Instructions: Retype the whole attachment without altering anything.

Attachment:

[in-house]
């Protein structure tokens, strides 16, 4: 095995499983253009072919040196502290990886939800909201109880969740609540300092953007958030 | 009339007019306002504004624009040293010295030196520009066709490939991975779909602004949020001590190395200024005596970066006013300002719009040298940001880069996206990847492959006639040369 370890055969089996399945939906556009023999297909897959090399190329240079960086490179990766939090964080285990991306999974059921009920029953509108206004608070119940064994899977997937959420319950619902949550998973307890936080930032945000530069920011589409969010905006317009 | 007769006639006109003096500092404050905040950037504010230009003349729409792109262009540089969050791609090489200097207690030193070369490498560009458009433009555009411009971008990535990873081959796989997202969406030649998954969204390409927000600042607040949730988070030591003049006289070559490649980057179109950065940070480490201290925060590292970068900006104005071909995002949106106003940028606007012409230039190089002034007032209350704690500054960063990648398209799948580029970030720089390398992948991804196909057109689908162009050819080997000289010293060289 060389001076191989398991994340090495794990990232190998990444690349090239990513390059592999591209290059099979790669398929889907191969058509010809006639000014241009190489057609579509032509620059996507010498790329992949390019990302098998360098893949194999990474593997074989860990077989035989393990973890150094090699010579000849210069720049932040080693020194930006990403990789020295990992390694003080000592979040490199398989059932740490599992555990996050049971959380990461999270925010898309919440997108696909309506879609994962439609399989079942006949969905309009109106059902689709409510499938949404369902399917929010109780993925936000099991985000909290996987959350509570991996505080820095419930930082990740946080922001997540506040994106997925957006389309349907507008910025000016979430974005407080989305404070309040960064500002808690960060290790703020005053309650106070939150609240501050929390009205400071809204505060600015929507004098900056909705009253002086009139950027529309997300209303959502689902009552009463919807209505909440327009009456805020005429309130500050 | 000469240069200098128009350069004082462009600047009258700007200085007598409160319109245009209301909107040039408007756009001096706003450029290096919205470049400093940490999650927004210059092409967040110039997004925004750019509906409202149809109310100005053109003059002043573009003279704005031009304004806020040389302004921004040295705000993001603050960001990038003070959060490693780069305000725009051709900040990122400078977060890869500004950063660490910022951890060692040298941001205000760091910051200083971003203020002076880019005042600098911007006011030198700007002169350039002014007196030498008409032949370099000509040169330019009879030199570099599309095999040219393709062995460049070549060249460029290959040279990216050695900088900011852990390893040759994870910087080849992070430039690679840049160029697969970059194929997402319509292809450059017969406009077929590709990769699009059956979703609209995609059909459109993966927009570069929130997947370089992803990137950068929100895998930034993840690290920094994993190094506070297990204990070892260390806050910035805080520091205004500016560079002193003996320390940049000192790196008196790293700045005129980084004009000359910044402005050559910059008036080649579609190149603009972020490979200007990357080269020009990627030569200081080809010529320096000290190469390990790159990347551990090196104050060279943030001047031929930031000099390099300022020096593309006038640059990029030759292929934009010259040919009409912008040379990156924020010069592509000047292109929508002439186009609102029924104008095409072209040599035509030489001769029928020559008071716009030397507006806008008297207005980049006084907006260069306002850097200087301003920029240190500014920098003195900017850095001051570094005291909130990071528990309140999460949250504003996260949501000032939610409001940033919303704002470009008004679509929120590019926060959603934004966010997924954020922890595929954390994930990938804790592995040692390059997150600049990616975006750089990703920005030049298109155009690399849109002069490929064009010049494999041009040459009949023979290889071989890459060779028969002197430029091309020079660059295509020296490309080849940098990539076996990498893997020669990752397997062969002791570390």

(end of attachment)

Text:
[in-house]
């Protein structure tokens, strides 16, 4: 095995499983253009072919040196502290990886939800909201109880969740609540300092953007958030 | 009339007019306002504004624009040293010295030196520009066709490939991975779909602004949020001590190395200024005596970066006013300002719009040298940001880069996206990847492959006639040369 370890055969089996399945939906556009023999297909897959090399190329240079960086490179990766939090964080285990991306999974059921009920029953509108206004608070119940064994899977997937959420319950619902949550998973307890936080930032945000530069920011589409969010905006317009 | 007769006639006109003096500092404050905040950037504010230009003349729409792109262009540089969050791609090489200097207690030193070369490498560009458009433009555009411009971008990535990873081959796989997202969406030649998954969204390409927000600042607040949730988070030591003049006289070559490649980057179109950065940070480490201290925060590292970068900006104005071909995002949106106003940028606007012409230039190089002034007032209350704690500054960063990648398209799948580029970030720089390398992948991804196909057109689908162009050819080997000289010293060289 060389001076191989398991994340090495794990990232190998990444690349090239990513390059592999591209290059099979790669398929889907191969058509010809006639000014241009190489057609579509032509620059996507010498790329992949390019990302098998360098893949194999990474593997074989860990077989035989393990973890150094090699010579000849210069720049932040080693020194930006990403990789020295990992390694003080000592979040490199398989059932740490599992555990996050049971959380990461999270925010898309919440997108696909309506879609994962439609399989079942006949969905309009109106059902689709409510499938949404369902399917929010109780993925936000099991985000909290996987959350509570991996505080820095419930930082990740946080922001997540506040994106997925957006389309349907507008910025000016979430974005407080989305404070309040960064500002808690960060290790703020005053309650106070939150609240501050929390009205400071809204505060600015929507004098900056909705009253002086009139950027529309997300209303959502689902009552009463919807209505909440327009009456805020005429309130500050 | 000469240069200098128009350069004082462009600047009258700007200085007598409160319109245009209301909107040039408007756009001096706003450029290096919205470049400093940490999650927004210059092409967040110039997004925004750019509906409202149809109310100005053109003059002043573009003279704005031009304004806020040389302004921004040295705000993001603050960001990038003070959060490693780069305000725009051709900040990122400078977060890869500004950063660490910022951890060692040298941001205000760091910051200083971003203020002076880019005042600098911007006011030198700007002169350039002014007196030498008409032949370099000509040169330019009879030199570099599309095999040219393709062995460049070549060249460029290959040279990216050695900088900011852990390893040759994870910087080849992070430039690679840049160029697969970059194929997402319509292809450059017969406009077929590709990769699009059956979703609209995609059909459109993966927009570069929130997947370089992803990137950068929100895998930034993840690290920094994993190094506070297990204990070892260390806050910035805080520091205004500016560079002193003996320390940049000192790196008196790293700045005129980084004009000359910044402005050559910059008036080649579609190149603009972020490979200007990357080269020009990627030569200081080809010529320096000290190469390990790159990347551990090196104050060279943030001047031929930031000099390099300022020096593309006038640059990029030759292929934009010259040919009409912008040379990156924020010069592509000047292109929508002439186009609102029924104008095409072209040599035509030489001769029928020559008071716009030397507006806008008297207005980049006084907006260069306002850097200087301003920029240190500014920098003195900017850095001051570094005291909130990071528990309140999460949250504003996260949501000032939610409001940033919303704002470009008004679509929120590019926060959603934004966010997924954020922890595929954390994930990938804790592995040692390059997150600049990616975006750089990703920005030049298109155009690399849109002069490929064009010049494999041009040459009949023979290889071989890459060779028969002197430029091309020079660059295509020296490309080849940098990539076996990498893997020669990752397997062969002791570390």